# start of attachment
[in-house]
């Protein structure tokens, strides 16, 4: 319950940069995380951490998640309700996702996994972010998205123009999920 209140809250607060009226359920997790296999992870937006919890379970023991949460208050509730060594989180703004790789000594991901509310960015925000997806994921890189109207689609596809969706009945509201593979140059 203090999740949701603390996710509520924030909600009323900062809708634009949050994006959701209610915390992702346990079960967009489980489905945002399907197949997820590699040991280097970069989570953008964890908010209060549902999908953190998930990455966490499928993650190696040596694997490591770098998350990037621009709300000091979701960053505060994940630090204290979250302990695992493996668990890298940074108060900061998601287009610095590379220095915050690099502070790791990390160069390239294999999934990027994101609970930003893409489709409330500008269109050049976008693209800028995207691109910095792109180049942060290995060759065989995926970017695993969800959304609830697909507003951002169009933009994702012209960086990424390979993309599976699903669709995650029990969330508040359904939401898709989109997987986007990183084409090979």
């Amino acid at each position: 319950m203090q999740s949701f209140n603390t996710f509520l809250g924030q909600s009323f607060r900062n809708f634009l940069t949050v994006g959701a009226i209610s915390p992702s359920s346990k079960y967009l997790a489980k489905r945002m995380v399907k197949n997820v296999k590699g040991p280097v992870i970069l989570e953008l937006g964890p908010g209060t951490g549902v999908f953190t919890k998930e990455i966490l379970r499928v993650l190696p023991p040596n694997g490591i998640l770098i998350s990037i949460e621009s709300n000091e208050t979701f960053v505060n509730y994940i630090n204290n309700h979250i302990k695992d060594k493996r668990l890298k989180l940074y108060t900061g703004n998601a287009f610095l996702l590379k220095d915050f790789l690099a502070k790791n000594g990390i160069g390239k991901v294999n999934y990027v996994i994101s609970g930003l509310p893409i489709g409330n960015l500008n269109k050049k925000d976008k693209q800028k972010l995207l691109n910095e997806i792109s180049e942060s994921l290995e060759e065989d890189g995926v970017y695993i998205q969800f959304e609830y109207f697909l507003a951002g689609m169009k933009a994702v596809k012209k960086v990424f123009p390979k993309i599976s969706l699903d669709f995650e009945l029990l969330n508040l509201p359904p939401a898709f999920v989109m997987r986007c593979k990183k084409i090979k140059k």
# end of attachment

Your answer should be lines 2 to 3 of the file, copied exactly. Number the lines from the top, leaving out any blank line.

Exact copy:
């Protein structure tokens, strides 16, 4: 319950940069995380951490998640309700996702996994972010998205123009999920 209140809250607060009226359920997790296999992870937006919890379970023991949460208050509730060594989180703004790789000594991901509310960015925000997806994921890189109207689609596809969706009945509201593979140059 203090999740949701603390996710509520924030909600009323900062809708634009949050994006959701209610915390992702346990079960967009489980489905945002399907197949997820590699040991280097970069989570953008964890908010209060549902999908953190998930990455966490499928993650190696040596694997490591770098998350990037621009709300000091979701960053505060994940630090204290979250302990695992493996668990890298940074108060900061998601287009610095590379220095915050690099502070790791990390160069390239294999999934990027994101609970930003893409489709409330500008269109050049976008693209800028995207691109910095792109180049942060290995060759065989995926970017695993969800959304609830697909507003951002169009933009994702012209960086990424390979993309599976699903669709995650029990969330508040359904939401898709989109997987986007990183084409090979």
């Amino acid at each position: 319950m203090q999740s949701f209140n603390t996710f509520l809250g924030q909600s009323f607060r900062n809708f634009l940069t949050v994006g959701a009226i209610s915390p992702s359920s346990k079960y967009l997790a489980k489905r945002m995380v399907k197949n997820v296999k590699g040991p280097v992870i970069l989570e953008l937006g964890p908010g209060t951490g549902v999908f953190t919890k998930e990455i966490l379970r499928v993650l190696p023991p040596n694997g490591i998640l770098i998350s990037i949460e621009s709300n000091e208050t979701f960053v505060n509730y994940i630090n204290n309700h979250i302990k695992d060594k493996r668990l890298k989180l940074y108060t900061g703004n998601a287009f610095l996702l590379k220095d915050f790789l690099a502070k790791n000594g990390i160069g390239k991901v294999n999934y990027v996994i994101s609970g930003l509310p893409i489709g409330n960015l500008n269109k050049k925000d976008k693209q800028k972010l995207l691109n910095e997806i792109s180049e942060s994921l290995e060759e065989d890189g995926v970017y695993i998205q969800f959304e609830y109207f697909l507003a951002g689609m169009k933009a994702v596809k012209k960086v990424f123009p390979k993309i599976s969706l699903d669709f995650e009945l029990l969330n508040l509201p359904p939401a898709f999920v989109m997987r986007c593979k990183k084409i090979k140059k």